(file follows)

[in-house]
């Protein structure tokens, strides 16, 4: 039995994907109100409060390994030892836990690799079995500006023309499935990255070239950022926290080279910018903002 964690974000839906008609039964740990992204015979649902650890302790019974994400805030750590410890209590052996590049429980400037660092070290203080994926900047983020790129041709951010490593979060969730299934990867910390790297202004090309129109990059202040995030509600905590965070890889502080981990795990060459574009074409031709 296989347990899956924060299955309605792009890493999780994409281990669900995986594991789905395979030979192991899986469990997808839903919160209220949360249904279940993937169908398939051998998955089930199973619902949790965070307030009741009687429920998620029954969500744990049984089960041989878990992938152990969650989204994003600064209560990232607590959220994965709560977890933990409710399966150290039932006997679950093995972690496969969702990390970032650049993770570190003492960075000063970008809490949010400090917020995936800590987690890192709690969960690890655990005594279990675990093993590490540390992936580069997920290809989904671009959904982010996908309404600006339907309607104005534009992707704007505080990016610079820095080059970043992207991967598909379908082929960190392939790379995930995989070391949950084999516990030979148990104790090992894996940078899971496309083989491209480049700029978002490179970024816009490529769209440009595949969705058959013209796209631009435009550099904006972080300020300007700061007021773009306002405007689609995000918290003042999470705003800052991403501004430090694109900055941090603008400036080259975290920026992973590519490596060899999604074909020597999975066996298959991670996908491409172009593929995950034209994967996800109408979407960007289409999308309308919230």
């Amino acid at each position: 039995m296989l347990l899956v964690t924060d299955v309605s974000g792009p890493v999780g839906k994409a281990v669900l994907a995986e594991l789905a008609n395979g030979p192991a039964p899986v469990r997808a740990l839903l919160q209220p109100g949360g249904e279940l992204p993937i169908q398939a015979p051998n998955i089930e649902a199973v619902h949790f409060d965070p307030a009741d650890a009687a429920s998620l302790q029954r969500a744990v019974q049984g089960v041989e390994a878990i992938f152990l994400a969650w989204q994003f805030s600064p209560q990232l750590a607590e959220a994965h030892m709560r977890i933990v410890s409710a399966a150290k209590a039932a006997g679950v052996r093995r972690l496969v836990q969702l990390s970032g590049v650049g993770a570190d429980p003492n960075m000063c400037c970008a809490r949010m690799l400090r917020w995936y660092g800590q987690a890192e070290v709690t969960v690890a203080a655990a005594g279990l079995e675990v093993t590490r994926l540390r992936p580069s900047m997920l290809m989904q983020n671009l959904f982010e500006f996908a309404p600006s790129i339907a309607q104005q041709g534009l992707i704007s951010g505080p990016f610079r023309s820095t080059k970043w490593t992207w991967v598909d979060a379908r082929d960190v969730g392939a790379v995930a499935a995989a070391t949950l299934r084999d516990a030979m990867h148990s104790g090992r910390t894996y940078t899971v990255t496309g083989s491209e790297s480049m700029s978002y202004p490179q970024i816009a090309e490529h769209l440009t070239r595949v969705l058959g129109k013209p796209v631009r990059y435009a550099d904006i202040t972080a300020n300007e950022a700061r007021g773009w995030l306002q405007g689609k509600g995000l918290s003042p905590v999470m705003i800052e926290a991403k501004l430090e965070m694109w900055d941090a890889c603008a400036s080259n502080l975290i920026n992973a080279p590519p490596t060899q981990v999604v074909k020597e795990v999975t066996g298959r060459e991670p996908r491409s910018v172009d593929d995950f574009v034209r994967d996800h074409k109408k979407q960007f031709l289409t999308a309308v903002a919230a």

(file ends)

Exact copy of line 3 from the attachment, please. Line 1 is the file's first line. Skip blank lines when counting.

């Amino acid at each position: 039995m296989l347990l899956v964690t924060d299955v309605s974000g792009p890493v999780g839906k994409a281990v669900l994907a995986e594991l789905a008609n395979g030979p192991a039964p899986v469990r997808a740990l839903l919160q209220p109100g949360g249904e279940l992204p993937i169908q398939a015979p051998n998955i089930e649902a199973v619902h949790f409060d965070p307030a009741d650890a009687a429920s998620l302790q029954r969500a744990v019974q049984g089960v041989e390994a878990i992938f152990l994400a969650w989204q994003f805030s600064p209560q990232l750590a607590e959220a994965h030892m709560r977890i933990v410890s409710a399966a150290k209590a039932a006997g679950v052996r093995r972690l496969v836990q969702l990390s970032g590049v650049g993770a570190d429980p003492n960075m000063c400037c970008a809490r949010m690799l400090r917020w995936y660092g800590q987690a890192e070290v709690t969960v690890a203080a655990a005594g279990l079995e675990v093993t590490r994926l540390r992936p580069s900047m997920l290809m989904q983020n671009l959904f982010e500006f996908a309404p600006s790129i339907a309607q104005q041709g534009l992707i704007s951010g505080p990016f610079r023309s820095t080059k970043w490593t992207w991967v598909d979060a379908r082929d960190v969730g392939a790379v995930a499935a995989a070391t949950l299934r084999d516990a030979m990867h148990s104790g090992r910390t894996y940078t899971v990255t496309g083989s491209e790297s480049m700029s978002y202004p490179q970024i816009a090309e490529h769209l440009t070239r595949v969705l058959g129109k013209p796209v631009r990059y435009a550099d904006i202040t972080a300020n300007e950022a700061r007021g773009w995030l306002q405007g689609k509600g995000l918290s003042p905590v999470m705003i800052e926290a991403k501004l430090e965070m694109w900055d941090a890889c603008a400036s080259n502080l975290i920026n992973a080279p590519p490596t060899q981990v999604v074909k020597e795990v999975t066996g298959r060459e991670p996908r491409s910018v172009d593929d995950f574009v034209r994967d996800h074409k109408k979407q960007f031709l289409t999308a309308v903002a919230a």